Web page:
Who knew Sharon Stone had a basic instinct for songwriting? She co-composed and co-produced the benefit single ”Come Together Now,” whose all-star roster of vocalists includes Celine Dion, Patti LaBelle, Joss Stone, Ruben Studdard, the Game, Aaron Carter, Nick Carter, A.J. McLean, Natalie Cole, Chingy, JoJo, Mya, Angie Stone, Kimberly Locke, John Legend, Gavin DeGraw, Jesse McCartney, Anthony Hamilton, and Brian McKnight. You can see them and more in the video at AOL Music.
It’s the leadoff track on an double CD due out Nov. 1 called Hurricane Relief: Come Together Now.
The album includes another ”We Are The World”-type track, a Sharon Osbourne-produced cover of Eric Clapton’s ”Tears in Heaven.” Singers on the track include Elton John, Ringo Starr, Phil Collins, Rod Stewart, Gwen Stefani, Pink, Josh Groban, Steven Tyler, Velvet Revolver, Gavin Rossdale, Mary J. Blige, Robert Downey Jr., and of course, Ozzy and Kelly Osbourne. Both tracks are currently available for purchase at iTunes.
The two-disc set will also include ”Any Other Day” (the benefit single featuring Norah Jones and Wyclef Jean), ”Heart of America” (which NBC’s Today will NOT stop playing; they even had Michael McDonald, Wynonna, Eric Benet, and Terry Dexter and the First Full Gospel Choir of New Orleans performing it live on this morning’s show), ”Heart So Heavy” (a John Mayer-Aaron Neville duet), and rarities from Coldplay, James Brown, Barbara Streisand, and Gloria Estefan. Plus, lots of cuts by New Orleans artists such as Harry Connick Jr., the Neville Brothers, Louis Armstrong, and Fats Domino. All proceeds will be divided among the American Red Cross, Habitat for Humanity and MusiCares Hurricane Relief Fund.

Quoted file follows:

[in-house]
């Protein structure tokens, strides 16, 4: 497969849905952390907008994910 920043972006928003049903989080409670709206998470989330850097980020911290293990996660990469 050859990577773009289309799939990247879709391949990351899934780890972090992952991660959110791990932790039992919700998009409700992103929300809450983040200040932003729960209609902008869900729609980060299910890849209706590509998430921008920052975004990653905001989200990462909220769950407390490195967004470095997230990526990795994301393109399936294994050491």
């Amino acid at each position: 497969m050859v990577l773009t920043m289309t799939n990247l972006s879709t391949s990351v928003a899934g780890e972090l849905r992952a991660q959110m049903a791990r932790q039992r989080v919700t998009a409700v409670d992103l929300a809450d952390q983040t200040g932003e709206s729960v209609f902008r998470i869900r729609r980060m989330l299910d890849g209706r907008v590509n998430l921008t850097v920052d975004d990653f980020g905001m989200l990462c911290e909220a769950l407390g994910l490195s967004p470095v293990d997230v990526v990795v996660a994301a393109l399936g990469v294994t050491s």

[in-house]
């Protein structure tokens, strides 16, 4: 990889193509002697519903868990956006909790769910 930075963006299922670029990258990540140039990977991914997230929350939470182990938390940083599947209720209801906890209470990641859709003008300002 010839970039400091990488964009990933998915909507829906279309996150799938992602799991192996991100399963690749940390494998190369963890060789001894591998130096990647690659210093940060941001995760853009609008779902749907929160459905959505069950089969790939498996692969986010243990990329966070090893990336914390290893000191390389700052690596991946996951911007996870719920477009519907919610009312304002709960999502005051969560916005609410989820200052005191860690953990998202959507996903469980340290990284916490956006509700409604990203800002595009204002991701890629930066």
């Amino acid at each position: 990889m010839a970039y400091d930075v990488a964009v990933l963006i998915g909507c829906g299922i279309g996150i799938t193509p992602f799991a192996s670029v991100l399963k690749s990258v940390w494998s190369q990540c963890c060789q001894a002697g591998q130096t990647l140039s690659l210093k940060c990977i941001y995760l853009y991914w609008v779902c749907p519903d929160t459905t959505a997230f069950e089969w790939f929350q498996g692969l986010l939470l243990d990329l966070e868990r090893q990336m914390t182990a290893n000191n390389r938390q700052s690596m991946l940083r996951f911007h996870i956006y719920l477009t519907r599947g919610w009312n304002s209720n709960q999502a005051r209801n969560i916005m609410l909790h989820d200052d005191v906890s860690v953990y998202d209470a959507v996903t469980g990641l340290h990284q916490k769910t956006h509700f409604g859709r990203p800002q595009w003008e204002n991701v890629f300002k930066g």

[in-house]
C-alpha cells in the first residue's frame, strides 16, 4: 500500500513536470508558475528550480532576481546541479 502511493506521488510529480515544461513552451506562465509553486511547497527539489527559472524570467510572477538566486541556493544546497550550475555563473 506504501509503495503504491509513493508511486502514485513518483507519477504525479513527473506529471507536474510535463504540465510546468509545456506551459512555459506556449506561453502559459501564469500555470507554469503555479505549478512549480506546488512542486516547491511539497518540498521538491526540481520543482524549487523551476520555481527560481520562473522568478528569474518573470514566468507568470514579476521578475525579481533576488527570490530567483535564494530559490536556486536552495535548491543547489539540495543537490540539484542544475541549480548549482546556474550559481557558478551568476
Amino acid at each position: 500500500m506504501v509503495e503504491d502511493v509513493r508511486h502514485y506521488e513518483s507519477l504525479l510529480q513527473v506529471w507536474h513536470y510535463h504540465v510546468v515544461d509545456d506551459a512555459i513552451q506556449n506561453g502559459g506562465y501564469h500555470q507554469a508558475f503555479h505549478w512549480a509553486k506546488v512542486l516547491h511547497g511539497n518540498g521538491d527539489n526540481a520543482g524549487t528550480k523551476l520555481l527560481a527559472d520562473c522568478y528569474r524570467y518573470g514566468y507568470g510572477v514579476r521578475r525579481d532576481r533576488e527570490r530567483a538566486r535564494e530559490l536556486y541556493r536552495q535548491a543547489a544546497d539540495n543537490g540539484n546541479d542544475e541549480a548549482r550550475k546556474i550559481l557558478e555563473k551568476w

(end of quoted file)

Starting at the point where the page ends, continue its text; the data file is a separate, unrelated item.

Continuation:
Also, Higher Ground, a concert CD from Jazz at Lincoln Center’s Sept. 17 benefit show, will be released on Nov. 22, with live tracks from Norah Jones, James Taylor, Diana Krall, Bette Midler, Wynton Marsalis, Cassandra Wilson, Buckwheat Zydeco, and Art and Aaron Neville. Proceeds will go toward Jazz at Lincoln Center’s Higher Ground Relief Fund.
Finally, South Park begins a new batch of episodes tonight with a Katrina-inspired story that sees the next town over from South Park flooded when a beaver dam is breached. (Trey Parker and Matt Stone have a Q&A with the Associated Press today where they discuss how they keep the series so fresh and topical after nine — nine! — seasons.) Not sure who the proceeds will benefit — probably just Comedy Central.